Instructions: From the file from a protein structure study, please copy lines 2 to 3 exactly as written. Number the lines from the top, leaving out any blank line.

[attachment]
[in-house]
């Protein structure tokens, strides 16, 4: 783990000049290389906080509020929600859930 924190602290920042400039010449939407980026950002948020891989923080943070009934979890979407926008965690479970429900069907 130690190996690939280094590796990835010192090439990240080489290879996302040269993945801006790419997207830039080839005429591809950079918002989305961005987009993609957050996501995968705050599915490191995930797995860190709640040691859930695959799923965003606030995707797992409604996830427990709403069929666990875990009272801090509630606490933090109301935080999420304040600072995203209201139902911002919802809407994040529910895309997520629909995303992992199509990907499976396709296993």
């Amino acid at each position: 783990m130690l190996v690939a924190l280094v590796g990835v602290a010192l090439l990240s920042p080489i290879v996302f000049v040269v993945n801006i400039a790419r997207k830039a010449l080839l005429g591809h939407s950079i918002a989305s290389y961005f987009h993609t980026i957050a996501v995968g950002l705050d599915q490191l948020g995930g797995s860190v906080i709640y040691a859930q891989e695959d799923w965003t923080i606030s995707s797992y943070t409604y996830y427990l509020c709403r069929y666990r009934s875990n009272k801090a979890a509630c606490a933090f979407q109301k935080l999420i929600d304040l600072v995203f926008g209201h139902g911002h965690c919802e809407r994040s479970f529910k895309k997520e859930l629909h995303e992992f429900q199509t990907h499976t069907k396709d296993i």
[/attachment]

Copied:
């Protein structure tokens, strides 16, 4: 783990000049290389906080509020929600859930 924190602290920042400039010449939407980026950002948020891989923080943070009934979890979407926008965690479970429900069907 130690190996690939280094590796990835010192090439990240080489290879996302040269993945801006790419997207830039080839005429591809950079918002989305961005987009993609957050996501995968705050599915490191995930797995860190709640040691859930695959799923965003606030995707797992409604996830427990709403069929666990875990009272801090509630606490933090109301935080999420304040600072995203209201139902911002919802809407994040529910895309997520629909995303992992199509990907499976396709296993």
């Amino acid at each position: 783990m130690l190996v690939a924190l280094v590796g990835v602290a010192l090439l990240s920042p080489i290879v996302f000049v040269v993945n801006i400039a790419r997207k830039a010449l080839l005429g591809h939407s950079i918002a989305s290389y961005f987009h993609t980026i957050a996501v995968g950002l705050d599915q490191l948020g995930g797995s860190v906080i709640y040691a859930q891989e695959d799923w965003t923080i606030s995707s797992y943070t409604y996830y427990l509020c709403r069929y666990r009934s875990n009272k801090a979890a509630c606490a933090f979407q109301k935080l999420i929600d304040l600072v995203f926008g209201h139902g911002h965690c919802e809407r994040s479970f529910k895309k997520e859930l629909h995303e992992f429900q199509t990907h499976t069907k396709d296993i």